I had never met a Ruthenian Rite priest or prelate before, and found Father Stanichar’s vestments striking; he had no miter, but a gold crown of sorts.  It was beautiful.  When it was time for him to pray his section of the Eucharistic Prayer (Roman Canon), he sang it.  He told me later that they always sing their prayers, that prayer should be sung.  I thought that was interesting; by singing, one is not just saying words, but is also lifting one’s voice to God in true prayer. Perhaps that is why we sing the Divine Office.  I learned something new from him. [Ed. note:  Father Stanichar is a mitered archpriest of the Byzantine (Ruthenian) Rite; he is not technically a bishop, but is given the right to wear the vestments of a bishop.]

The Mass itself followed the Novus Ordo funeral rite, but instead of all being English, most of the singing was Latin Gregorian chant.

Introductory Rites
The opening song was “On Eagles Wings” (folk group).  The entrance procession was the Introit antiphon Requiem aeternam dona eis, Domine: et lux perpetua luceat eis, followed by several verses.
The Kyrie was from the Requiem Mass, using double, not triple, invocations, but it was done in Latin.  The Gloria was sung by Fr. Colvin himself.  I don’t remember ever singing a Gloria at a funeral Mass before, but I do not know all the rubrics of the Easter Octave – maybe it is done at this time.

Liturgy of the Word
Following the proclamation of the first reading the response Requiem (same as the introit antiphon) with psalm 112 v.7
The Gospel Acclamation was Alleluia alleluia. Laetatus sum in his quae discta sunt miki: in domo Domini ibimus. Fr. Colvin sang the Gospel if I remember correctly. A homily and General Intercession followed.

Liturgy of the Eucharist
The offertory hymn was the traditional text of the prayer Domine, Jesu Christe…..
The Sanctus and the Agnus Dei were sung in Latin from Mass XVIII, not the Mass for the Dead. The Agnus Dei used Miserere nobis instead of dona eis requiem.  This is the rubrics for the Novus Ordo Mass.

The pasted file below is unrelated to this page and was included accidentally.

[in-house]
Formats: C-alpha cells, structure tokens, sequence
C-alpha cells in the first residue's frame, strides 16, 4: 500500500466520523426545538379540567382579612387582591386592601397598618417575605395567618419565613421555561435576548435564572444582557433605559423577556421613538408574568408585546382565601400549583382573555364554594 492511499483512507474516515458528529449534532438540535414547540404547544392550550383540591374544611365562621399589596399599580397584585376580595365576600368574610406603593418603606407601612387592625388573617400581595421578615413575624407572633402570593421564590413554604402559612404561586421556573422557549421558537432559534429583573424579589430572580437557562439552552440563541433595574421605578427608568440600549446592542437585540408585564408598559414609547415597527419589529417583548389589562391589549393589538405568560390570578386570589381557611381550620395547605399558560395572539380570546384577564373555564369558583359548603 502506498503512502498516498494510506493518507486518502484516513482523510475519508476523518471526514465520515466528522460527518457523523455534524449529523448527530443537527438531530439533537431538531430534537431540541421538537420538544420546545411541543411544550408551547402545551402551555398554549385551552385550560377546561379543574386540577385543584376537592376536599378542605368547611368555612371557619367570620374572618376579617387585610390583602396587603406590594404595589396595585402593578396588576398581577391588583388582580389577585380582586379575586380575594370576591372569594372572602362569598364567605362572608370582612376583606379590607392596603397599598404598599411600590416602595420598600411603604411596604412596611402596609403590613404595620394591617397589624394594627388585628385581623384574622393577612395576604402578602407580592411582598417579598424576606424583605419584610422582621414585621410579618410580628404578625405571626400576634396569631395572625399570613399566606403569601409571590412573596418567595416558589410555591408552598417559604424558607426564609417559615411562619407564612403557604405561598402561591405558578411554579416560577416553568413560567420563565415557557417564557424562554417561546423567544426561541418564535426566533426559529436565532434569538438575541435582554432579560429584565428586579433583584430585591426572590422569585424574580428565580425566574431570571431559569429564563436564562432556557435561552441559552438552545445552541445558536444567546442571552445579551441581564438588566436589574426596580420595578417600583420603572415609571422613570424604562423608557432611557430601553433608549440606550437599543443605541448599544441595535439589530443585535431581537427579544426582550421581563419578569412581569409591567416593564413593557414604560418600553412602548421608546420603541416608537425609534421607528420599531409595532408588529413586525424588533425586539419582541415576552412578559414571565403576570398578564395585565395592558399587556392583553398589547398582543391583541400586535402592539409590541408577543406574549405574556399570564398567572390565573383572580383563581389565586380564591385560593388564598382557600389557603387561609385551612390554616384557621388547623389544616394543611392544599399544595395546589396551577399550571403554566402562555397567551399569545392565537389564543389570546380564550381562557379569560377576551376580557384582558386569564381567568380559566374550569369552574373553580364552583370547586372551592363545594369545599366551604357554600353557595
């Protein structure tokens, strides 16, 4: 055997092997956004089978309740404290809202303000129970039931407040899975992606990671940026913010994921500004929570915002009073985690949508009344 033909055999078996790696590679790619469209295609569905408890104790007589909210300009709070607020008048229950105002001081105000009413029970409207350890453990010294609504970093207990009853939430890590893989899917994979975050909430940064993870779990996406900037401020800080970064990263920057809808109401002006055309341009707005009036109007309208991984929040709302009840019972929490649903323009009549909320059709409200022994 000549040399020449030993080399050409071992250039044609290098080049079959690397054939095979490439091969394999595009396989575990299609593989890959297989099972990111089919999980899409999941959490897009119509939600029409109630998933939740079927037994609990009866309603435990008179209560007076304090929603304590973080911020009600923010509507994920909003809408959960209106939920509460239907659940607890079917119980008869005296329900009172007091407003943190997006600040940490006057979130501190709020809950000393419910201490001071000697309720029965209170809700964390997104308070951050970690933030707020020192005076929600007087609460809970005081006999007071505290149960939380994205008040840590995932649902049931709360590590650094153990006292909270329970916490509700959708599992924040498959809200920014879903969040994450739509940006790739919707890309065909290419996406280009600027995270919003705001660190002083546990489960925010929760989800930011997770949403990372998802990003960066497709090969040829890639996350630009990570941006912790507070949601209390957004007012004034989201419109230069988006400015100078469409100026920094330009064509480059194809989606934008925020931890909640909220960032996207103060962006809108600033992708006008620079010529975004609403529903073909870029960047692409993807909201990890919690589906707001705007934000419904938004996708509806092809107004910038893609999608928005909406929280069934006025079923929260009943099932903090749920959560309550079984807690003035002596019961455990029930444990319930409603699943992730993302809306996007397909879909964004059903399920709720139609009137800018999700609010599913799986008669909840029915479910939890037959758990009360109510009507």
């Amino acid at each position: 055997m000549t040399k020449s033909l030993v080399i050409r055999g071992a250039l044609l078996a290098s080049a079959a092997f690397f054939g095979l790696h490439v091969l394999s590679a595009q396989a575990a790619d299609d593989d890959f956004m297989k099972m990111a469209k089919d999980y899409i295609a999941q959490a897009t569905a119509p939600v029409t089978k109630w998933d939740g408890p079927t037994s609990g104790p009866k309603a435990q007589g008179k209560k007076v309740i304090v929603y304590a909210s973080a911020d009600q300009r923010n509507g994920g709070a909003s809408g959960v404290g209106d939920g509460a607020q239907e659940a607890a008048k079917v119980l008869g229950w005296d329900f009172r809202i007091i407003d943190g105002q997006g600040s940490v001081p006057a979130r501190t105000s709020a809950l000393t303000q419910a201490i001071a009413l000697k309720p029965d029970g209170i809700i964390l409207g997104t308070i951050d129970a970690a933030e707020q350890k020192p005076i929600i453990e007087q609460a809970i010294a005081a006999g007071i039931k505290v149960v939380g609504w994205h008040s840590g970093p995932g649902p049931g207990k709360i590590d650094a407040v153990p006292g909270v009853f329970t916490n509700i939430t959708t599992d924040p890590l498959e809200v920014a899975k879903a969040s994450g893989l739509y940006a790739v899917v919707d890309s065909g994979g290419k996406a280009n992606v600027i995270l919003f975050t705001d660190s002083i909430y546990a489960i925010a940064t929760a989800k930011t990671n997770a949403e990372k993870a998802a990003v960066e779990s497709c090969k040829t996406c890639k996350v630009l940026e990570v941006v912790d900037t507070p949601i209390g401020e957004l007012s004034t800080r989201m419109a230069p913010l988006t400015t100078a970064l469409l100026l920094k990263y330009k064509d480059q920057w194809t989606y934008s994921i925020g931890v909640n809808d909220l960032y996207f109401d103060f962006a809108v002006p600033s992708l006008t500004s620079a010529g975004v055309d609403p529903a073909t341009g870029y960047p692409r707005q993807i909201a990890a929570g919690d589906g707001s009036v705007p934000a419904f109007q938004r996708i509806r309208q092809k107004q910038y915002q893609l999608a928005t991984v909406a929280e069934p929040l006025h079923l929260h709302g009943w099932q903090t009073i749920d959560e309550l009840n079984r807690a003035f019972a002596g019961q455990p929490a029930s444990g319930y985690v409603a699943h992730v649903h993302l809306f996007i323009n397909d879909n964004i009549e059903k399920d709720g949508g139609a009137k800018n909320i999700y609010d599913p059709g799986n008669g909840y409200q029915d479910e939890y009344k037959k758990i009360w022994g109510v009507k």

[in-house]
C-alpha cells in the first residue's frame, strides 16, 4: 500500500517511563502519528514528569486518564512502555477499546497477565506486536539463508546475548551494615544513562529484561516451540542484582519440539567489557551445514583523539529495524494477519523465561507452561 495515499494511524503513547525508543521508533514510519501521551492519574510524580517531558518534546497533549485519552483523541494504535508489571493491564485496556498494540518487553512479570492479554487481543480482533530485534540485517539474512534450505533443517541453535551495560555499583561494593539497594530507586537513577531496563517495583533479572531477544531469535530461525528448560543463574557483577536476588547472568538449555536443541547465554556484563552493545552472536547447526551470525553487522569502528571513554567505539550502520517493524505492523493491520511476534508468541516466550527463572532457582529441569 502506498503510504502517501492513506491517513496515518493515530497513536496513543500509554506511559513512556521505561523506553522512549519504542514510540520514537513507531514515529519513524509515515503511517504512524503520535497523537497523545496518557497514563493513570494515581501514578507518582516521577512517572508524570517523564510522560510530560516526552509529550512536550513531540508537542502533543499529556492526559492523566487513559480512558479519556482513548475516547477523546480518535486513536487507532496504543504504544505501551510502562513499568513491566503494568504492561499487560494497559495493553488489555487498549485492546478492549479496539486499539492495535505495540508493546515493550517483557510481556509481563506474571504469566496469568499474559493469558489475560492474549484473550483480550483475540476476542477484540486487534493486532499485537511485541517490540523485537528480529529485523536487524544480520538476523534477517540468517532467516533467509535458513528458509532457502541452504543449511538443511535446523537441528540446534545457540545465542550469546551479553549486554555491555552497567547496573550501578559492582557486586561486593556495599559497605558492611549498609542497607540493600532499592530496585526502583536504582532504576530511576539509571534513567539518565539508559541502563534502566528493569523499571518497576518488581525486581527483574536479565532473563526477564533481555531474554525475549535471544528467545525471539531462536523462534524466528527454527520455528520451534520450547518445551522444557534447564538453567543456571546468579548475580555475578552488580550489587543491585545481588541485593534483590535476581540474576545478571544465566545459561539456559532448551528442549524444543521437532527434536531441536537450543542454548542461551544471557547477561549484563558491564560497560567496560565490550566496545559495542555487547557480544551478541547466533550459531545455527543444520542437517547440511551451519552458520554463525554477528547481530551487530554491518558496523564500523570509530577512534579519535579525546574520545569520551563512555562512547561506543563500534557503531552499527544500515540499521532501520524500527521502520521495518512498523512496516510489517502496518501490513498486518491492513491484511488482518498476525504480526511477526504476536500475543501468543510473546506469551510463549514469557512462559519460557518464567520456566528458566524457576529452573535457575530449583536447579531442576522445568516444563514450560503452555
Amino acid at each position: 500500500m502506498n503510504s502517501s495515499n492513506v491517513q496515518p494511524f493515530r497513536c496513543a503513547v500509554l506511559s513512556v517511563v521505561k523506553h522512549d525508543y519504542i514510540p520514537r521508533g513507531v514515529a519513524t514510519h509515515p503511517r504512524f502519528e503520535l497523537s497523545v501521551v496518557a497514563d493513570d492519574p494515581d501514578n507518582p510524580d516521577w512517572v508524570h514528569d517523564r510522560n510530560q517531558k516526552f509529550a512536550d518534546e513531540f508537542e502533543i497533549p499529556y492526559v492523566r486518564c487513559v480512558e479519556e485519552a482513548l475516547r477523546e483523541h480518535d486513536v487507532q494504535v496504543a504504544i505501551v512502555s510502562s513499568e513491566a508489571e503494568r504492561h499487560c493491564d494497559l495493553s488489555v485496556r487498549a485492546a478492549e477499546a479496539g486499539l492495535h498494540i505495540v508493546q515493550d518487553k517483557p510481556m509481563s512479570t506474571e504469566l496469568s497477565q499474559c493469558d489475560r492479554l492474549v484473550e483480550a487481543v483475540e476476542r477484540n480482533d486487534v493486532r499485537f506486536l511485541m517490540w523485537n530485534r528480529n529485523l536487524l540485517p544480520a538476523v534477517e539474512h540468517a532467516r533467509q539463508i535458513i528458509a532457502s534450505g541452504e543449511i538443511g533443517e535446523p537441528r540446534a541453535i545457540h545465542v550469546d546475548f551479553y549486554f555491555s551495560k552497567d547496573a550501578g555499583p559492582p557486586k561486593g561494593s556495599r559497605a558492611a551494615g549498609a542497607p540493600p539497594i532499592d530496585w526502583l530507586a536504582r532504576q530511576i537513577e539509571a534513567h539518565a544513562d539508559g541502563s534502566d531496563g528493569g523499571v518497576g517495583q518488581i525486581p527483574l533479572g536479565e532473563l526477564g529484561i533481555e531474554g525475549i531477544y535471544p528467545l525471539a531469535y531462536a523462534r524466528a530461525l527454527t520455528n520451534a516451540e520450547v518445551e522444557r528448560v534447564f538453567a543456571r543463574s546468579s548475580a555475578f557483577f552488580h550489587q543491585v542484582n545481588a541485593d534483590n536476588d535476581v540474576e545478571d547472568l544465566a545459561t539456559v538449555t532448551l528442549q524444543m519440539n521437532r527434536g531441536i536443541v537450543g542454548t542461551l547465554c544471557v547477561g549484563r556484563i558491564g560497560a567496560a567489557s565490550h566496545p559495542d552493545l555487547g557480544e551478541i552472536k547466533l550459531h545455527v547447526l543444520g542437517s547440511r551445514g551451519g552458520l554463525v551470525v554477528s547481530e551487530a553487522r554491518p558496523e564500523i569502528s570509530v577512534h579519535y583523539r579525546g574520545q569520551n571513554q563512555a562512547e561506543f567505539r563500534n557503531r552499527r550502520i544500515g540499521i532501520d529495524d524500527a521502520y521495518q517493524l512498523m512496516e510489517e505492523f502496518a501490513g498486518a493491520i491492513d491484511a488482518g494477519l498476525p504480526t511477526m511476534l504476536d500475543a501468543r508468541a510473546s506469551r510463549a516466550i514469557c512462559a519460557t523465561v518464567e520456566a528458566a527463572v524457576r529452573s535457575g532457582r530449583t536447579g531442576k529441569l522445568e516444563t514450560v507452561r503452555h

The Communion Hymn was the antiphon Lux aeternam luceat eis, Domine, cum sanctis tuis in aeternam: quia pius es. This was with the verses from  psalm 130.

Final Commendation
The Responsory was Libera Me…  The Song of Farewell was the antiphon In paradisum… followed by the Prayer of Commendation with the antiphon Chorus Angelorum.

The concluding song was the Navy Hymn: “Eternal Father, Strong to Save”, with all verses, including one that was written especially for the Marine Corps:

            Eternal Father grant we pray to all Marines both night and day
            The courage, honor, strength and skill their land to serve, Thy law fulfill
            Be Thou the shield forevermore from ev’ry peril to the Corps.

At the reception afterwards, I was approached by several people who heard me singing and said, “Keep up the good work.”  Again I was told that it was good to hear chant in the Cathedral.  Two people even looked at my Liber Brevior [which includes Gregorian chant propers for Sundays and major feast days in the Extraordinary Form]. Maybe this is a sign that perhaps chant will come back now that people have heard it and know it can be done.  I know if people only had the opportunity to hear chant again it would be used more frequently.

This is almost the way I would envision my funeral to be, but… in the Extraordinary Form.